As a writer, I have a strong relationship with words.
They’ve always been there when I needed them, and in return I’ve offered them the respect they deserve. But there are certain words that are the verbal equivalent of nails on a chalkboard. Case in point: “Moist” and “synergy.”
They make my soul shiver.
But there are two words that go against everything that my years as a writer have taught me: email blast.
I know what you’re thinking. “Email blast? What’s wrong with email blast?”
It’s not repulsive like one of the aforementioned words that I can’t even bring myself to repeat. And it’s not “synergy,” or as I like to call it: A crutch used by The Future Business Leaders of Tomorrow who don’t know what they’re talking about today.
And I see your point. There is nothing offensive about the sound of “email blast.” In fact, I like both words separately. But put them together, and it’s a different story. I have a problem with what email blast means. When someone suggests that I send one, it’s like she’s plunging a dagger into my heart. Follow it with “to your entire media list,” and it’s like she twisted the knife.
As a former journalist (and a current human being), I’ve learned a few things about the dos and don’ts of contacting the media. Sending a one-size-fits-all mass email pitch to the media is more than your average don’t.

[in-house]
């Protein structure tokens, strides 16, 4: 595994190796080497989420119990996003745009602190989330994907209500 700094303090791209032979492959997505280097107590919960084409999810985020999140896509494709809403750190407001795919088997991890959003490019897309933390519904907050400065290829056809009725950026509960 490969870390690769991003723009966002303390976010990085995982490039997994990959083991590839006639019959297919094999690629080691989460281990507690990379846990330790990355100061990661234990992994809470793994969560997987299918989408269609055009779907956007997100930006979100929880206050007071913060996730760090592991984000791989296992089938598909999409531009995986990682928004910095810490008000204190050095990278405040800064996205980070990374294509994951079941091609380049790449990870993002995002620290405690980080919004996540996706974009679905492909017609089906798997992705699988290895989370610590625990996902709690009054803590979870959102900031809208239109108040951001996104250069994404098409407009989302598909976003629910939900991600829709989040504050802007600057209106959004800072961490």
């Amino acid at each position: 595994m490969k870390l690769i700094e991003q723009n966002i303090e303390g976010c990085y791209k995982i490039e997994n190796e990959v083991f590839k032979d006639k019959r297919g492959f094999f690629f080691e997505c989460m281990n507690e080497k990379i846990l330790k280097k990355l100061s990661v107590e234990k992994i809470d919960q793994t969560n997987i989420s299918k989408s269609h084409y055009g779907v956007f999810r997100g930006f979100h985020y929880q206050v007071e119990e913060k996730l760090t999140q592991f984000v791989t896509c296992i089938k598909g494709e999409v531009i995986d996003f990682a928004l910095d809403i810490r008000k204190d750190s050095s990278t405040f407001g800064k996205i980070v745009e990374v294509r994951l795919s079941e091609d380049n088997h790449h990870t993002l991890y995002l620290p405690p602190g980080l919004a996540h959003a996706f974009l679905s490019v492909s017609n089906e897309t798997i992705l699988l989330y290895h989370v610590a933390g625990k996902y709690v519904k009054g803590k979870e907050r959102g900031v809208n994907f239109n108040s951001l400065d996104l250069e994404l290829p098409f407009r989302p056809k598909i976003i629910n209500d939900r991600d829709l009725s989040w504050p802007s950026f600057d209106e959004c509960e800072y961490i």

The media consist of people. People who are not so different from you and me. So a simple rule when emailing members of the media is treat others like you would like to be treated. Do you like getting junk mail? I didn’t think so. A mass email pitch is basically spam.
Instead, send something personal, even if you don’t know that reporter personally. Do your research—reporter style. Make sure the event you’re pitching is something this particular reporter would cover. There’s nothing more annoying than a public relations coordinator who asks you to pass something along to the correct reporter.
(Well, that and the self-declared “word bird,” who called to say there’s a “mistake” on the front page of Tuesday’s paper.)
Reference a past article the reporter wrote and suggest why the event you’re pitching would be of interest to them. Don’t be afraid of looking a little bit like a stalker. If anyone understands the occasional necessity of stalking, it’s a reporter.
Plus, what’s the worse that could happen? It’s not like there are restraining orders on the Internet.
Try reaching out on social media. Twitter was designed to allow you to talk to people who it would be totally weird to talk to in real life. Form a bond and help a reporter get the information they need. Suddenly, you’re a source. Pretty soon they’ll be coming to you for the big Sunday front-page story.
Once you see the success you have by building a personal relationship, you, too will cringe at the word “email blast.” “Moist” and “synergy” might be my own hang up.
Kellie Bramlet works at The Black Sheep Agency, a Houston-based creative agency specializing in non-traditional public relations, social media and experiential marketing. A version of this story first appeared on the agency’s blog.